As ketchup is to Americans, as soy sauce is to Chinese, the favorite condiment in ancient Rome was garum, an anchovy sauce.
While the Roman Empire is long gone, a form of garum is alive and well. Today it’s called colatura di alici, or juice of anchovies. (It’s also called anchovy sauce or anchovy syrup; the latter is inaccurate, as a syrup is a thick, viscous liquid.)
As strange as “anchovy juice” may sound, colatura is an aromatic condiment that enhances any dish, adding flavor without fuss.
Ask any great Italian chef, and you’ll probably find that colatura is their secret ingredient (it’s an umami food). Chef Lidia Bastianich told the Wall Street Journal just that. She uses a touch of colatura instead of salt.
Colatura (the word comes from the Latin colare, to strain) is made by curing anchovies with salt and extracting the free-run liquid that drains from them. It’s a laborious and painstaking process to create a truly artisan food.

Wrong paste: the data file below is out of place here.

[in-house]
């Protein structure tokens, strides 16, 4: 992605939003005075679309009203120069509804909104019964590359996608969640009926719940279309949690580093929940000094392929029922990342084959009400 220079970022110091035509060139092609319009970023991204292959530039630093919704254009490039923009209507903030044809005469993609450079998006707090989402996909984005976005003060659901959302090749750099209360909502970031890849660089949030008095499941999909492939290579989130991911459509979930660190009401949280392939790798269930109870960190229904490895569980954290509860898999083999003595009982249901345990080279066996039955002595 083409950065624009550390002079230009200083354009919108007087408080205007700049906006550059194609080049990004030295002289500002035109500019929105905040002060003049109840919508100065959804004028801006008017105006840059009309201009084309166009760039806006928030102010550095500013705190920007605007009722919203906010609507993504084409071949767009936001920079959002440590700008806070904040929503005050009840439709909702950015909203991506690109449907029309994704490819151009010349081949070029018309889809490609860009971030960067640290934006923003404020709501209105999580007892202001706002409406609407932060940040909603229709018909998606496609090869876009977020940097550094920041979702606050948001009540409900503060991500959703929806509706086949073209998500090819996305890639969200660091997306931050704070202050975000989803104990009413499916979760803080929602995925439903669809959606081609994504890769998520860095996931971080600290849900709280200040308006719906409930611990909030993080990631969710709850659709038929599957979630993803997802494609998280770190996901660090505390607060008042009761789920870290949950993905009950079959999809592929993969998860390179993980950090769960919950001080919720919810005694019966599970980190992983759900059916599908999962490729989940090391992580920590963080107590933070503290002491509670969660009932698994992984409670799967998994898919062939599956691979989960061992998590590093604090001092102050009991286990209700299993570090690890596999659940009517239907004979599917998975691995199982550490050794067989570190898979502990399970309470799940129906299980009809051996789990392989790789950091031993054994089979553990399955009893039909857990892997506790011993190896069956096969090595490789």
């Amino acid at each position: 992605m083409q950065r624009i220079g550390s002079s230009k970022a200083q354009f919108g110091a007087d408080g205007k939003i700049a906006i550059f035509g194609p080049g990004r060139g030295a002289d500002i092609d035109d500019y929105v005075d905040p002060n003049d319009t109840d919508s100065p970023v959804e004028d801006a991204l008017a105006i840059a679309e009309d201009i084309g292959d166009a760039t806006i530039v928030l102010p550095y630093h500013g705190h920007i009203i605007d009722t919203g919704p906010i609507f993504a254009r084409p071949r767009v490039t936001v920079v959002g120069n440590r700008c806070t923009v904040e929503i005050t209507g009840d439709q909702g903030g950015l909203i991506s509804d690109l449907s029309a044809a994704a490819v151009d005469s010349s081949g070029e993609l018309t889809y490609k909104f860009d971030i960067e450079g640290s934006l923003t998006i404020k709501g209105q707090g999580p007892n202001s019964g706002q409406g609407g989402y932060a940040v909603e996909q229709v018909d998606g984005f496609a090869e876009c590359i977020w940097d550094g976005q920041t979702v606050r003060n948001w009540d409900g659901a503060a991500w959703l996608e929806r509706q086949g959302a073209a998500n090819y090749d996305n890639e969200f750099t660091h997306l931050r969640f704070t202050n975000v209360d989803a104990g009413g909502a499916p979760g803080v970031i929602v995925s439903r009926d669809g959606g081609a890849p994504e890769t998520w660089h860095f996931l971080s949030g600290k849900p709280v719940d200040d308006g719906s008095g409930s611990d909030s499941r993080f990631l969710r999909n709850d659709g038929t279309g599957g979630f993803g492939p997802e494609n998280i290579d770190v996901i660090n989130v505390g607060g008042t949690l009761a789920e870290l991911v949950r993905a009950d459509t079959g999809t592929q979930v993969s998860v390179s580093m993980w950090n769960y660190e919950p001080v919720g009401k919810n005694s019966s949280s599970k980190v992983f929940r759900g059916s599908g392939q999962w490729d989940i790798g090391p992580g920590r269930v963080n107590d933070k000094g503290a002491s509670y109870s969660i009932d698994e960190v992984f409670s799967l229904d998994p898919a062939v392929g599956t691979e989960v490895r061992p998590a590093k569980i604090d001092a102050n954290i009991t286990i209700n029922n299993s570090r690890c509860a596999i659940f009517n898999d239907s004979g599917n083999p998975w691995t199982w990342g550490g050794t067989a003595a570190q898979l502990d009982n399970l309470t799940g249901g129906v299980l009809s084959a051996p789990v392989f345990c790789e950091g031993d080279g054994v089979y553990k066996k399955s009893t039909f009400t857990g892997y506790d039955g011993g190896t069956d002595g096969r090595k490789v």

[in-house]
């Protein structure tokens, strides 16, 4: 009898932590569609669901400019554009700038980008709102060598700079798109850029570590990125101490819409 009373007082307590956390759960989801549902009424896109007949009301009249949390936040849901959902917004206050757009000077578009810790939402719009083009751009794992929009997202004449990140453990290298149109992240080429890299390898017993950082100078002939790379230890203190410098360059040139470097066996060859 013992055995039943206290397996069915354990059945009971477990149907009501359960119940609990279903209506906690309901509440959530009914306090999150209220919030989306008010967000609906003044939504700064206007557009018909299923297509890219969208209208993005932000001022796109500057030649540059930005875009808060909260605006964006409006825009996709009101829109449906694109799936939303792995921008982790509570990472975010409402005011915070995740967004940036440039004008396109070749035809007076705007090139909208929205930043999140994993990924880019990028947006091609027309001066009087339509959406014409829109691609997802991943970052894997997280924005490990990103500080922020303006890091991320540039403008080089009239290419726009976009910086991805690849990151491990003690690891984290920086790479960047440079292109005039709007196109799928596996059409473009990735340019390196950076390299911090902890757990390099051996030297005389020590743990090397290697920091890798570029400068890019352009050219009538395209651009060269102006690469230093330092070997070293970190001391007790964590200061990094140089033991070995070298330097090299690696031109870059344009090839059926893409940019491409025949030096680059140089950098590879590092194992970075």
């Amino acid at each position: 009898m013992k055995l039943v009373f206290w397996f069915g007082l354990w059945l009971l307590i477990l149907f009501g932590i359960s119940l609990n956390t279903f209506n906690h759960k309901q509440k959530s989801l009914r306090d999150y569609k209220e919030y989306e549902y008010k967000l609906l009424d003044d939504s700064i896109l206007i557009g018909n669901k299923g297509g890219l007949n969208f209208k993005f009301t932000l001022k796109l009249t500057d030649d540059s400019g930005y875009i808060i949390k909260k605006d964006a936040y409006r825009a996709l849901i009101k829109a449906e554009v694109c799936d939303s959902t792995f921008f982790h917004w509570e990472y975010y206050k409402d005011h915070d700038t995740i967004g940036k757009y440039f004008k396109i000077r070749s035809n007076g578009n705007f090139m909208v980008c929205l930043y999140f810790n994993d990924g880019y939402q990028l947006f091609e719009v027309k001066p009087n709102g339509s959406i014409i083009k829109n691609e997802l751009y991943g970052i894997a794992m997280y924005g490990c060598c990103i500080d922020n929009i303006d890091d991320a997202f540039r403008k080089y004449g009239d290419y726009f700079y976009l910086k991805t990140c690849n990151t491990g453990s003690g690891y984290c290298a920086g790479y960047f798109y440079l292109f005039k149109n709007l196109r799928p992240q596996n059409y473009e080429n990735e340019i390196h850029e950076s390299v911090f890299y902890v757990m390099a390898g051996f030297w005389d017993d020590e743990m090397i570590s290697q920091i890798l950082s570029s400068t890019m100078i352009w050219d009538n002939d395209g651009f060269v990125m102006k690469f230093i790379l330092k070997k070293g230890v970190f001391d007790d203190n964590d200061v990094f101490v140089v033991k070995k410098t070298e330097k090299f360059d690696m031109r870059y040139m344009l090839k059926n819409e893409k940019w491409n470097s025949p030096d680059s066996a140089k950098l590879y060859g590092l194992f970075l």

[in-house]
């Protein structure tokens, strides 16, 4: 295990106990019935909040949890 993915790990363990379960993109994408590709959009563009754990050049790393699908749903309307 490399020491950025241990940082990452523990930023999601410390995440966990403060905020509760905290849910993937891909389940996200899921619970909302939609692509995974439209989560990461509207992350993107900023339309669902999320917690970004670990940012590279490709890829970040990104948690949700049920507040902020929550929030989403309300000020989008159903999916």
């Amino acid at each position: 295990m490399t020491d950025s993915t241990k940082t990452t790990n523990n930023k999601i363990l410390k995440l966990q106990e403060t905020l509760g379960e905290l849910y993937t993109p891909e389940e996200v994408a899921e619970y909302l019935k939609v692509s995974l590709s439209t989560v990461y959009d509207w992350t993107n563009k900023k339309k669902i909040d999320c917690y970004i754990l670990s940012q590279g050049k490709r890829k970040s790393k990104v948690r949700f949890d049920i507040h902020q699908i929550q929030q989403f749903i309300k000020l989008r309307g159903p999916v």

The secret sauce: colatura. Photo courtesy
The clear amber liquid is as highly prized by Italian cooks today as it was back in ancient Roman times. Back then, dinner guests would bring a bottle of colatura as a house gift, as one would bring a bottle of wine today.
In fact, prior to the 20th century, Italian families would make their own colatura for home use and for gifts.
Today, they can use this time for other pursuits thanks to Cetara, a small fishing village on Italy’s Amalfi Coast. The town produces colatura as an heirloom food.
Is colatura a great secret waiting to be discovered? We think so. Even if you’re not an anchovy fan, colatura is a wonderful blending ingredient, adding a briny, zesty flavor that isn’t fishy. Unlike anchovy paste and Southeast Asian fish sauces such as nam pla and nuoc mam,* the flavor is briny (so use less salt in the recipe).
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